Lately there have been stories of some production companies NOT paying the talent for the scenes they shot. Axel Braun did it to Carter Cruise and Siniplex did it to Samantha Rone and a couple other girls. If they are stiffing the talent (no pun intended) on their paychecks I just don’t see them coughing up $$$ for testing and such.

  2. While you wandered around a bit, I think you hit the most important thing in my mind:

    prop60 is a condom law, but it’s incomplete. The lack of mandated testing opens up the distinct possibility of performers with HIV or other STDs working in porn because “we are using condoms, it’s safe”. The reality is that a condom law will only work if it’s the “extra on top” of a well regulated testing regime.


    Testing alone isn’t a 100% answer – but neither are condoms. Condoms alone not only is not a 100% answer., as breakage and slippage is a real issue. More so with men with larger penis size or girth. If the only protection is a condom, then you are already accepting that somewhere between 2 to 10% of all scenes shot will include breakage. It’s also very likely that considering the duration and such of porn shoots that breakage rates would be higher.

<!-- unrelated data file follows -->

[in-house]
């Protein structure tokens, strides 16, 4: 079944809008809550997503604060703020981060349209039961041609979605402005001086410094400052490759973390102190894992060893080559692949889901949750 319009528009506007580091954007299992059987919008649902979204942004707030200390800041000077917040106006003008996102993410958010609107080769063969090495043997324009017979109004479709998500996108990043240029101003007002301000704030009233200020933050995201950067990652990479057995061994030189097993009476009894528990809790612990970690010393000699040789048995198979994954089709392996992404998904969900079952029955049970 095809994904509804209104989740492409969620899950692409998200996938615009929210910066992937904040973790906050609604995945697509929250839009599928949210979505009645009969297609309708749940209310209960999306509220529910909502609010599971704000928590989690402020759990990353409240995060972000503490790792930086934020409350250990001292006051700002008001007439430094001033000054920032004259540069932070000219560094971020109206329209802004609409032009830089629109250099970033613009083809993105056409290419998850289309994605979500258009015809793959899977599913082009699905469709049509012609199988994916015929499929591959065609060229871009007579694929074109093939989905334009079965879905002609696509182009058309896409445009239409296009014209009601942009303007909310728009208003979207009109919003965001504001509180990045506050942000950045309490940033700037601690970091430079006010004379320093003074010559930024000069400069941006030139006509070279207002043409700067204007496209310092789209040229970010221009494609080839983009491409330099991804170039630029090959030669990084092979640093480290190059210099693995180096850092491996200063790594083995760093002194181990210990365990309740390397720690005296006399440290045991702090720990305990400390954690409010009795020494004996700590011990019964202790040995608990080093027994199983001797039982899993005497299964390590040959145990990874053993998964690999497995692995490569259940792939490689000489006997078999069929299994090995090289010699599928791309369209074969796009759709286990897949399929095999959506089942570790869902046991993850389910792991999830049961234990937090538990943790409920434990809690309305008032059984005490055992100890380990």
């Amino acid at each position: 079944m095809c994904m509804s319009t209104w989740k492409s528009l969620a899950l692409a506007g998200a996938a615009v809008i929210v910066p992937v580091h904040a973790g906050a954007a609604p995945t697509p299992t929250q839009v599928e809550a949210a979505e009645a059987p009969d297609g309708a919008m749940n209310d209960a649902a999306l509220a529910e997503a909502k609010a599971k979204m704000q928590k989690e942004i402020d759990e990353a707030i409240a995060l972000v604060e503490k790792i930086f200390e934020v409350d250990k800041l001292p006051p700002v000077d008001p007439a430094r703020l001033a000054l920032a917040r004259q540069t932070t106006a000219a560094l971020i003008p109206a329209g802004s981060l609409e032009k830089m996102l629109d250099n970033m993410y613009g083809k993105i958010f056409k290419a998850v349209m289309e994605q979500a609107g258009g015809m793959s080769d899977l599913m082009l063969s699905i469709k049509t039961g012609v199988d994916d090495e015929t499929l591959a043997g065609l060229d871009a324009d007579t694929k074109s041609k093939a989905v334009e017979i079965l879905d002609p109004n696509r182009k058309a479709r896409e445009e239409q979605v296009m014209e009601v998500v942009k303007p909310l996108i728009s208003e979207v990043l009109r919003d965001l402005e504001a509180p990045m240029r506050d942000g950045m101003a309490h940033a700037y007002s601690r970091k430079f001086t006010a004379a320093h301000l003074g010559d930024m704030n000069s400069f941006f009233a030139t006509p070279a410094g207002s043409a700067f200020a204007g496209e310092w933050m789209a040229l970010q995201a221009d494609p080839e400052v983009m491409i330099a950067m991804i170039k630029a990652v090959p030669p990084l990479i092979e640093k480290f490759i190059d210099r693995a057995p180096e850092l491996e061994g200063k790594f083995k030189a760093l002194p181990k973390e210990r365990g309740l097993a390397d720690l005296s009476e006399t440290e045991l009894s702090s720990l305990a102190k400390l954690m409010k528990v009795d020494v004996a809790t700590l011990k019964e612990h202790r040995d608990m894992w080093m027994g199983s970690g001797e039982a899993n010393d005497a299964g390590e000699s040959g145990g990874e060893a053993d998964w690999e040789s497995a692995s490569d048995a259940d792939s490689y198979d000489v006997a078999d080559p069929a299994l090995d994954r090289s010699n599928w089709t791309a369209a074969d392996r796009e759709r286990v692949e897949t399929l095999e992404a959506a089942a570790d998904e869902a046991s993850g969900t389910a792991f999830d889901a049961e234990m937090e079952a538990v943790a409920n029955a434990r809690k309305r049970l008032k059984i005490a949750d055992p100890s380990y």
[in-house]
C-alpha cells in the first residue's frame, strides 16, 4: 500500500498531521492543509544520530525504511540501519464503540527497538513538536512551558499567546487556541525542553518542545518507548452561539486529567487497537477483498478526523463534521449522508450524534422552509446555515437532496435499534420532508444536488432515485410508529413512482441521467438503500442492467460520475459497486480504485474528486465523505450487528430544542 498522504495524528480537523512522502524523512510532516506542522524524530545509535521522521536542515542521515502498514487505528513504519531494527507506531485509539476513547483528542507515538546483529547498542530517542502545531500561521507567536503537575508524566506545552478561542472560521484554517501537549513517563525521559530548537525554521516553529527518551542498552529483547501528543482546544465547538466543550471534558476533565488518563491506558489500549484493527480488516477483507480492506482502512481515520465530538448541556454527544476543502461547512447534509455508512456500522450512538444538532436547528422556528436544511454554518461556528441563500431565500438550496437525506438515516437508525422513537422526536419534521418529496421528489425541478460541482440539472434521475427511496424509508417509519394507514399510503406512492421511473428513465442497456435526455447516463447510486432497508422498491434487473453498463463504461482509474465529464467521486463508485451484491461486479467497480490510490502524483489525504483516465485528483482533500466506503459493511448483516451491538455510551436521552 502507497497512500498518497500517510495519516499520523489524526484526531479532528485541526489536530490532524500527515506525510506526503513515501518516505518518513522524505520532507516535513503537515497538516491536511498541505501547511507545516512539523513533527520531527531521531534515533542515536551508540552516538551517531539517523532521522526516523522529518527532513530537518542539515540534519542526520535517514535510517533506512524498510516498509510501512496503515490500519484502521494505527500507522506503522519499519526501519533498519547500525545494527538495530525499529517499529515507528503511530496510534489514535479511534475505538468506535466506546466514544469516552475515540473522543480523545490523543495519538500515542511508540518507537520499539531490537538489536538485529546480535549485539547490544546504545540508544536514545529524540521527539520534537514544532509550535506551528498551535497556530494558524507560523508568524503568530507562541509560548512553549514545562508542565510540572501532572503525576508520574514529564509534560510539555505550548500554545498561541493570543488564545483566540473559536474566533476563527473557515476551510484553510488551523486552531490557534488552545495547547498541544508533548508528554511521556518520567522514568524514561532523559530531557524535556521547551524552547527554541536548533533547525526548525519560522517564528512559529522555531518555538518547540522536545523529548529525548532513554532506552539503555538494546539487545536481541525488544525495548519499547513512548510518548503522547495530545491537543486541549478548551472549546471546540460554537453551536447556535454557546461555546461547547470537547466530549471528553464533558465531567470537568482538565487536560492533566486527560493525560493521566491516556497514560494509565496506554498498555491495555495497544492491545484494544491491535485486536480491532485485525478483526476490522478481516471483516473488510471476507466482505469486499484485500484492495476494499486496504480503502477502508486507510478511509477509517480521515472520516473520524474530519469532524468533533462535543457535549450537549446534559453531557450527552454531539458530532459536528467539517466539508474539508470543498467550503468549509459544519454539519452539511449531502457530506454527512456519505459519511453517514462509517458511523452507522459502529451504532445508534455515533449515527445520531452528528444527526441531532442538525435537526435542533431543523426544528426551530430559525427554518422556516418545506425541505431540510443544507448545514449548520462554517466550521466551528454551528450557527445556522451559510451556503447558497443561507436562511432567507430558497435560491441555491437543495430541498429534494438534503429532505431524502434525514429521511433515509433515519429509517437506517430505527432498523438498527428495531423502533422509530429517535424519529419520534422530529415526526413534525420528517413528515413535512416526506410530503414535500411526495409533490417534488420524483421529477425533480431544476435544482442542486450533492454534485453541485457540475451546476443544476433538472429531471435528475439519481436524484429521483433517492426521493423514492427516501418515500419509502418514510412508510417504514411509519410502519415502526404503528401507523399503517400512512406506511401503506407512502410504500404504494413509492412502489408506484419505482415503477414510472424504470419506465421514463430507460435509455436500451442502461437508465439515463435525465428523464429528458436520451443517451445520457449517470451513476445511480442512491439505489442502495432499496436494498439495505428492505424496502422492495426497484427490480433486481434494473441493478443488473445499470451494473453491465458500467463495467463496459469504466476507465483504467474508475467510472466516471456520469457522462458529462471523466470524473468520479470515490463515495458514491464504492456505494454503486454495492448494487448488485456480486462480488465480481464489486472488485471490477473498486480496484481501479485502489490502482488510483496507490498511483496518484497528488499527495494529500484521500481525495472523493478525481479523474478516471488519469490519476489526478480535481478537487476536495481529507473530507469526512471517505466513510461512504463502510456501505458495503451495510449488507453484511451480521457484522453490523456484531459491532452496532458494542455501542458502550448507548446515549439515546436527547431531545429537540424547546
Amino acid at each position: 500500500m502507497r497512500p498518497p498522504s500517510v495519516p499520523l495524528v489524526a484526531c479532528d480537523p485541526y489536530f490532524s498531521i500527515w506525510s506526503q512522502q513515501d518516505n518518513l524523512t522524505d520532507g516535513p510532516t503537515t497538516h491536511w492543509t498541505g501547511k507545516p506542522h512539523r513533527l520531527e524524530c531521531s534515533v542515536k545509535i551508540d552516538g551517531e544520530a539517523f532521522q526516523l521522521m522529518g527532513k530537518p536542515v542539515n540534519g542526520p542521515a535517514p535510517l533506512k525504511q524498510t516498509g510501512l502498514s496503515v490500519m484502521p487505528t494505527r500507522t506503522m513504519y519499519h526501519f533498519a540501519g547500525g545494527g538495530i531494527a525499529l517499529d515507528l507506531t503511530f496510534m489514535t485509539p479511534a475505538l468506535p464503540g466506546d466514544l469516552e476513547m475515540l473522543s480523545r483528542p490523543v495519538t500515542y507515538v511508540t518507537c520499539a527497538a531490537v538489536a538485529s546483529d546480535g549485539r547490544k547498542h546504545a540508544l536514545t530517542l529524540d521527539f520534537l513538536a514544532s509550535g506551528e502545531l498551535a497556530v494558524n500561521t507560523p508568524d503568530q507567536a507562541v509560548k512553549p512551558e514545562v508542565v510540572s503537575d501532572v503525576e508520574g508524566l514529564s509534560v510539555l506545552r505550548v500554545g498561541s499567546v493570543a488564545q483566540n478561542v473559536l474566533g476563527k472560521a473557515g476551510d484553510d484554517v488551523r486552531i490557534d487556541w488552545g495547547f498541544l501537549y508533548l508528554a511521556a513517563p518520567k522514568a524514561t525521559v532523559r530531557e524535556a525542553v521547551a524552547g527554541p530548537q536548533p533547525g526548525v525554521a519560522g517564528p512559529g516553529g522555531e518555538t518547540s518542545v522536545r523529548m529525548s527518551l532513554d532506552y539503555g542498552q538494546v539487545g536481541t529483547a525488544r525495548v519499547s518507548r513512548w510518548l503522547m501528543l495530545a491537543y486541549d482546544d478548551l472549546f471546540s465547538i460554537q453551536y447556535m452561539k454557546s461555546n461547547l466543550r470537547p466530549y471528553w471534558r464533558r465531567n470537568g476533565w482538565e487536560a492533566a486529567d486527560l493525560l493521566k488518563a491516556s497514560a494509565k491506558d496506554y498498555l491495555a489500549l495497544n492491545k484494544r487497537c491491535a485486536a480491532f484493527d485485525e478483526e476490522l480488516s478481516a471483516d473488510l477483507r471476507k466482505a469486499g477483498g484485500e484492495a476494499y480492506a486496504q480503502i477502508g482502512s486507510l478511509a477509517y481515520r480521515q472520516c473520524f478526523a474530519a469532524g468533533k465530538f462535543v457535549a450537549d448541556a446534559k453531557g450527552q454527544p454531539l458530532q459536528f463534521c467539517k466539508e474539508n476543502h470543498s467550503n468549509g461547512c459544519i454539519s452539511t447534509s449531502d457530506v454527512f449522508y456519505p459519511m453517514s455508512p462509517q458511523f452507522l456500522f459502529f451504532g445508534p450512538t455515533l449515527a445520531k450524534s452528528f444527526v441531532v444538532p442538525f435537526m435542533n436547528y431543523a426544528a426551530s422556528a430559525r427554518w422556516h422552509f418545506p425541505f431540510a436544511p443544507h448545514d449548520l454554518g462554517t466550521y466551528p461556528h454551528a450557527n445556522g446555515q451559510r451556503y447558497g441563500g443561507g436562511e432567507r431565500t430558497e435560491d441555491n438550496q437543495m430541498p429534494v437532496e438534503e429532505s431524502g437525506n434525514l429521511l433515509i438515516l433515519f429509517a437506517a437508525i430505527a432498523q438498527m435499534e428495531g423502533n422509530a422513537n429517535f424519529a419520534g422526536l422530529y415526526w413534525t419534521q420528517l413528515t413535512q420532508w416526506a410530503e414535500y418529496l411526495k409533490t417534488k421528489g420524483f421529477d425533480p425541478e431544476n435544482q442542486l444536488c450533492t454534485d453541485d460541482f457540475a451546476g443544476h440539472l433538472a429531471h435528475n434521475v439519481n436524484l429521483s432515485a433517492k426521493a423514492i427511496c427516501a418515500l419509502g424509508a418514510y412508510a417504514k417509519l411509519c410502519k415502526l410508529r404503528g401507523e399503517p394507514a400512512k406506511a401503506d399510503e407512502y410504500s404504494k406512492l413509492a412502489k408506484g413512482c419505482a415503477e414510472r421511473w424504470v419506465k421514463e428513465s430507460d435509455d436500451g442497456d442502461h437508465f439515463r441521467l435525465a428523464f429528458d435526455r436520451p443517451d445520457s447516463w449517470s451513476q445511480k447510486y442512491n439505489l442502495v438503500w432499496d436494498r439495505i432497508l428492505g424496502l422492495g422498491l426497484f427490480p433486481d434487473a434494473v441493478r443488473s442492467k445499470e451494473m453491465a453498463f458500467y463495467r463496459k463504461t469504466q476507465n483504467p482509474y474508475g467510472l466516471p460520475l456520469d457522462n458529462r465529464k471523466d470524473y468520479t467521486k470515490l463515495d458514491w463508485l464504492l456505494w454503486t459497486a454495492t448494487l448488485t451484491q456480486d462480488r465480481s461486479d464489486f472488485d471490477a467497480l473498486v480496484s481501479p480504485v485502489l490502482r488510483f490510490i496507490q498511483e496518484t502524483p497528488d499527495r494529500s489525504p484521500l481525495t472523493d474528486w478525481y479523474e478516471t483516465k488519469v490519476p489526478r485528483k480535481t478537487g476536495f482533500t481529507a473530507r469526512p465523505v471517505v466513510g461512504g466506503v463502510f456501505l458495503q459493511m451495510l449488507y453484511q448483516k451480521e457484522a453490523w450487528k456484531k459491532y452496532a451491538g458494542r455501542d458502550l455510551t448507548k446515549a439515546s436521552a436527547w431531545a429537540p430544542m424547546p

Now, there is also the increase in chaffing and such that comes with condom use. While it’s not major (not enough to stop anyone working), it’s a well known and confirmed scientific fact that even micro abrasions make it much easier to transmit STDs especially HIV.

    The results are simple: A law that forces condom use without any other requirement would actually end up being a step backwards compared to the current situation of testing.

    What is really needed is an improved and better controlled testing system (perhaps regulated by the state even), combined with a condom mandate. With those two together, there would be a signfiicant decrease in the chances of STD transmission.

  3. Sabrina I am HONORED to have you write this…It is really very well said. This is more award worthy than anything that will win an AVN or XBiz award this year. Thank You for making your voice heard and for using mikesouth.com as the platform. You and all of the people here do me proud…very proud…Thank You!